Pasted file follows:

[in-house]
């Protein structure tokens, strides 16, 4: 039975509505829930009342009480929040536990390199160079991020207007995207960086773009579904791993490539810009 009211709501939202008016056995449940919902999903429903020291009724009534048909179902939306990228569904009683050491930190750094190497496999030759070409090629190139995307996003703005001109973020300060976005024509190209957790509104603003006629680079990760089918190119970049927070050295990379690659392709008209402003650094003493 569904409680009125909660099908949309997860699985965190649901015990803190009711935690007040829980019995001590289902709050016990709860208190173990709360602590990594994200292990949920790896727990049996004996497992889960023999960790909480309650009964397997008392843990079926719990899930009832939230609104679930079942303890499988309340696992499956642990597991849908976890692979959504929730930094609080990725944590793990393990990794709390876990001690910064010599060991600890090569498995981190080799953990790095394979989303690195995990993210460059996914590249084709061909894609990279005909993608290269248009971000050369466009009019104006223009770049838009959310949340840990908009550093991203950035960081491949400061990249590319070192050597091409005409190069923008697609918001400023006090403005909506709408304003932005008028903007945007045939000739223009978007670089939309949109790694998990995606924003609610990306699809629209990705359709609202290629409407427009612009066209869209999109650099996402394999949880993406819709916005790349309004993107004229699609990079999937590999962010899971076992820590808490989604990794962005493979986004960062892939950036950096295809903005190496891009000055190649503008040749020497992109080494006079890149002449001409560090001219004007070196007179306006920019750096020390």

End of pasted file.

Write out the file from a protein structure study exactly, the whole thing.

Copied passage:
[in-house]
């Protein structure tokens, strides 16, 4: 039975509505829930009342009480929040536990390199160079991020207007995207960086773009579904791993490539810009 009211709501939202008016056995449940919902999903429903020291009724009534048909179902939306990228569904009683050491930190750094190497496999030759070409090629190139995307996003703005001109973020300060976005024509190209957790509104603003006629680079990760089918190119970049927070050295990379690659392709008209402003650094003493 569904409680009125909660099908949309997860699985965190649901015990803190009711935690007040829980019995001590289902709050016990709860208190173990709360602590990594994200292990949920790896727990049996004996497992889960023999960790909480309650009964397997008392843990079926719990899930009832939230609104679930079942303890499988309340696992499956642990597991849908976890692979959504929730930094609080990725944590793990393990990794709390876990001690910064010599060991600890090569498995981190080799953990790095394979989303690195995990993210460059996914590249084709061909894609990279005909993608290269248009971000050369466009009019104006223009770049838009959310949340840990908009550093991203950035960081491949400061990249590319070192050597091409005409190069923008697609918001400023006090403005909506709408304003932005008028903007945007045939000739223009978007670089939309949109790694998990995606924003609610990306699809629209990705359709609202290629409407427009612009066209869209999109650099996402394999949880993406819709916005790349309004993107004229699609990079999937590999962010899971076992820590808490989604990794962005493979986004960062892939950036950096295809903005190496891009000055190649503008040749020497992109080494006079890149002449001409560090001219004007070196007179306006920019750096020390």